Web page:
Thanks to the Six-Day War

(New York Daily News) Michael B. Oren - What did Israel and the world look like on June 4, 1967? Israel was a nation of a mere 2.7 million, many of them Holocaust survivors and refugees from Arab lands. At its narrowest, the state was nine miles wide with Arab armies on all its borders and its back to the sea. Its cities were within enemy artillery range - Syrian guns regularly shelled the villages of Galilee - and the terrorists of the Palestine Liberation Organization (PLO) and Yasser Arafat's al-Fatah nightly struck at civilian targets. Jerusalem was divided and Jews prohibited from visiting their holiest places, above all the Western Wall. Economically, the country was in crisis, and internationally it was alone. China, India, Soviet Russia and its 12 satellite nations were all hostile. The U.S., though friendly, was not allied militarily with Israel. Most of its arms came from France which, just days before the war, switched sides. With the Soviets lavishly arming Egypt, Iraq and Syria, and the U.S., Jordan and Saudi Arabia, the Arabs enjoyed massive superiority over the Israel Defense Forces. Millions of Arabs were clamoring for war. Egypt's Nasser expelled UN peacekeeping forces from Sinai in mid-May and paraded his army back into the peninsula. Next, he closed the Straits of Tiran, cutting off Israel's Red Sea route to Asia. Nasser's Syrian rivals signed a mutual defense pact with him and Jordan's King Hussein placed his army under Egyptian command. Thanks to the Six-Day War, Israel will never again be nine miles wide, and Jerusalem will always be open to the followers of all faiths. Thanks to the Six-Day War, the Syrian civil war is raging far from the old border, a mere 10 meters from the Sea of Galilee. The writer, a former Israeli ambassador to the U.S., is deputy minister for diplomacy in the prime minister's office.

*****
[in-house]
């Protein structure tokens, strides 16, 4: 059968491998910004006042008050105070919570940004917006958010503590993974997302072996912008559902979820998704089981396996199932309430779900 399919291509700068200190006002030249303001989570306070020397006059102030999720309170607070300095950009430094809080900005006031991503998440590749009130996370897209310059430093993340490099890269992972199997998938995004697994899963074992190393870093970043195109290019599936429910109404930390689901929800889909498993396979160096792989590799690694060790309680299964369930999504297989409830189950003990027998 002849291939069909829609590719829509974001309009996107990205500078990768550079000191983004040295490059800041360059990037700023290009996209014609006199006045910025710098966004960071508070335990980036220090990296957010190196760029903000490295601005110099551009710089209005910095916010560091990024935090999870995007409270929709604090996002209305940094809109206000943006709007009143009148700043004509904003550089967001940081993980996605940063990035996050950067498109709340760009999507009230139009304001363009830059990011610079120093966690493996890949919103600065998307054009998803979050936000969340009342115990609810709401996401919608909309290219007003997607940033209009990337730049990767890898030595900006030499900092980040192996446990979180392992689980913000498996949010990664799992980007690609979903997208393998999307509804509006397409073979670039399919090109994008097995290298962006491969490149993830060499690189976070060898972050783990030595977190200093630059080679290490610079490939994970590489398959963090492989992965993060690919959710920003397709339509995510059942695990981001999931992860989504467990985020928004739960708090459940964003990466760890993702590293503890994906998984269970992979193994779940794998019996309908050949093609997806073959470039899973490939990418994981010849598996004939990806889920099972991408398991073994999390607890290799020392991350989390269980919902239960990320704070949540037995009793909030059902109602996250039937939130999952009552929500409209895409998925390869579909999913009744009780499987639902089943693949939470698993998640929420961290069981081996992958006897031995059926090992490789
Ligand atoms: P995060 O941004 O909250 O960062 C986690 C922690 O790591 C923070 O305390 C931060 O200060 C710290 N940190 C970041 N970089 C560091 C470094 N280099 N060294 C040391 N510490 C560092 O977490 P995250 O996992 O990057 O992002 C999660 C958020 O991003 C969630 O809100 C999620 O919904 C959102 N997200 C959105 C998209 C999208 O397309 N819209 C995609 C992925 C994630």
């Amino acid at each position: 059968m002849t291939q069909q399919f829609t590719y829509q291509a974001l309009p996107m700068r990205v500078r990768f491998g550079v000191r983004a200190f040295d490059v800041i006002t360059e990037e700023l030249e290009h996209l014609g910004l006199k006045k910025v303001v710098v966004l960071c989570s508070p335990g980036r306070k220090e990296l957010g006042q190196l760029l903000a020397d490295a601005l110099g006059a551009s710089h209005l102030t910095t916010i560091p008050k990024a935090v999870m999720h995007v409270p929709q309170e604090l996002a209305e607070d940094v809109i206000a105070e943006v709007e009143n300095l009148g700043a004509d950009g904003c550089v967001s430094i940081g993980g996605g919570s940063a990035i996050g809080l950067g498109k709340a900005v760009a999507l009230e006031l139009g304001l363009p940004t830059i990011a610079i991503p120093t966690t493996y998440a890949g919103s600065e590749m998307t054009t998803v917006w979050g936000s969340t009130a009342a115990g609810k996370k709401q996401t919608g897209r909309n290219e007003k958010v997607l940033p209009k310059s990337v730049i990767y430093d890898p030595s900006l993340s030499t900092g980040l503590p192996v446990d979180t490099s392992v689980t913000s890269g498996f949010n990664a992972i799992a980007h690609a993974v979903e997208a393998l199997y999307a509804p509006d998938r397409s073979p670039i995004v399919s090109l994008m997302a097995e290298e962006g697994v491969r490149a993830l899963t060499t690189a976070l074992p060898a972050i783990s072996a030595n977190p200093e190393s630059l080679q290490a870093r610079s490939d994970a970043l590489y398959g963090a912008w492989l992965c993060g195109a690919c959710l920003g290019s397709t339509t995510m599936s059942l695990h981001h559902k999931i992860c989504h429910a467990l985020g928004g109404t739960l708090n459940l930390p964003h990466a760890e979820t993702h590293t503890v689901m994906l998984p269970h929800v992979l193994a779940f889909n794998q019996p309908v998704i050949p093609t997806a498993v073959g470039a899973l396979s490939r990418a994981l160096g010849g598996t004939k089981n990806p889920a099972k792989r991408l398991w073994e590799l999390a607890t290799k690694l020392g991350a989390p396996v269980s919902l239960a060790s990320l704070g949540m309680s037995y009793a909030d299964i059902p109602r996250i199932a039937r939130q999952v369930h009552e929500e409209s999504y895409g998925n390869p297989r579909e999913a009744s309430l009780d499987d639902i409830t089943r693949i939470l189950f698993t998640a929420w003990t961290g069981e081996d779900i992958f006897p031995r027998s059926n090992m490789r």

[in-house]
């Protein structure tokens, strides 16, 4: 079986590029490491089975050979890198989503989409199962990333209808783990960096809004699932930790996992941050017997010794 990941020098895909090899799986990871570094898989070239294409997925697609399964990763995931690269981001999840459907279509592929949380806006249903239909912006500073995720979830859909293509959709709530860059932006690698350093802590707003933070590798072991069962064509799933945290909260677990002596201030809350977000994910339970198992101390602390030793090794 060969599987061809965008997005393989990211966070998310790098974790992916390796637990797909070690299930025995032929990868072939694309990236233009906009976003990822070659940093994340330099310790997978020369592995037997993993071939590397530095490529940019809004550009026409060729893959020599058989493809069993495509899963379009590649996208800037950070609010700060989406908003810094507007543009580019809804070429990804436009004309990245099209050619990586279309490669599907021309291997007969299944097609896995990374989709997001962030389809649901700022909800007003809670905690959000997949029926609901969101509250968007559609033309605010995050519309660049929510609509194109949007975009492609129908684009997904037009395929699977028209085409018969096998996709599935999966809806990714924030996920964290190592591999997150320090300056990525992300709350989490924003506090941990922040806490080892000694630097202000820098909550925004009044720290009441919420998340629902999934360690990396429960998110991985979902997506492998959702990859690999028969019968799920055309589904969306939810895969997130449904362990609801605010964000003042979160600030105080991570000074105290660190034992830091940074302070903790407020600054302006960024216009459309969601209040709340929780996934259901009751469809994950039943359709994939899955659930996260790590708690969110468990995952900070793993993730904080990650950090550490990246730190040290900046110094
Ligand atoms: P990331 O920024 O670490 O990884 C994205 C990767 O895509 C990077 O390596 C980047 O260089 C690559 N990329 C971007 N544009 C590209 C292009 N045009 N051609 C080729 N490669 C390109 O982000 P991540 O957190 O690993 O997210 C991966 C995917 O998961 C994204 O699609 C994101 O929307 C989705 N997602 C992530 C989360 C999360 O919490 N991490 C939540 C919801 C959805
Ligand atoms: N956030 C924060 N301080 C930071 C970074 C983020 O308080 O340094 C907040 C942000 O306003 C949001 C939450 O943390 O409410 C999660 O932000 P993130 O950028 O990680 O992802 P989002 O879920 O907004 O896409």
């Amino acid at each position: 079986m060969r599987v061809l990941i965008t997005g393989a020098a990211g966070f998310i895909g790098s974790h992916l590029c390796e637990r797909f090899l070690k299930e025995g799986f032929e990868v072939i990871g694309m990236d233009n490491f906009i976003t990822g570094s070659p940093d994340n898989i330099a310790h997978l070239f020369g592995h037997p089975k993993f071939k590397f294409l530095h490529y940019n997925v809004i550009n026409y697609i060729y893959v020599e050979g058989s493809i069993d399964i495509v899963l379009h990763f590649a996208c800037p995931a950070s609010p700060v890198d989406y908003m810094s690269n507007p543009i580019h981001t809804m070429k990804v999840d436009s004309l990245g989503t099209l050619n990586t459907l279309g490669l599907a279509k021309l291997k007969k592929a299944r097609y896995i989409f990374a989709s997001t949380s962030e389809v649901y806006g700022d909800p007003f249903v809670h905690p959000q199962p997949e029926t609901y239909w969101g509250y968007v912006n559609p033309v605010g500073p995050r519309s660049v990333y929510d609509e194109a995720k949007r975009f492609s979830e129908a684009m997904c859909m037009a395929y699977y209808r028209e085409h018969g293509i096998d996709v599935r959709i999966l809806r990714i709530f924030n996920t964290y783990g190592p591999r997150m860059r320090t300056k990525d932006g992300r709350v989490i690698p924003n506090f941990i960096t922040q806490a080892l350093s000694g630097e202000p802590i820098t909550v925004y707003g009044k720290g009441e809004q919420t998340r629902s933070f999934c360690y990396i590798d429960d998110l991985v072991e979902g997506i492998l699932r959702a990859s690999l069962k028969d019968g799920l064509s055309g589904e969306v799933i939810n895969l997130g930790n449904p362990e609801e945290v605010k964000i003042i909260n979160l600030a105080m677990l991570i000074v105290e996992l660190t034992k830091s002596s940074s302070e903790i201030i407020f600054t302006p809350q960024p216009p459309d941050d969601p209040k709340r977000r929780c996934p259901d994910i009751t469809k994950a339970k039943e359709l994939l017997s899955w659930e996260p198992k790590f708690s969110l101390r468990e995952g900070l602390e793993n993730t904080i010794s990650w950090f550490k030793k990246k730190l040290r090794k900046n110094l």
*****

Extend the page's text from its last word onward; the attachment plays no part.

2017-06-02 00:00:00

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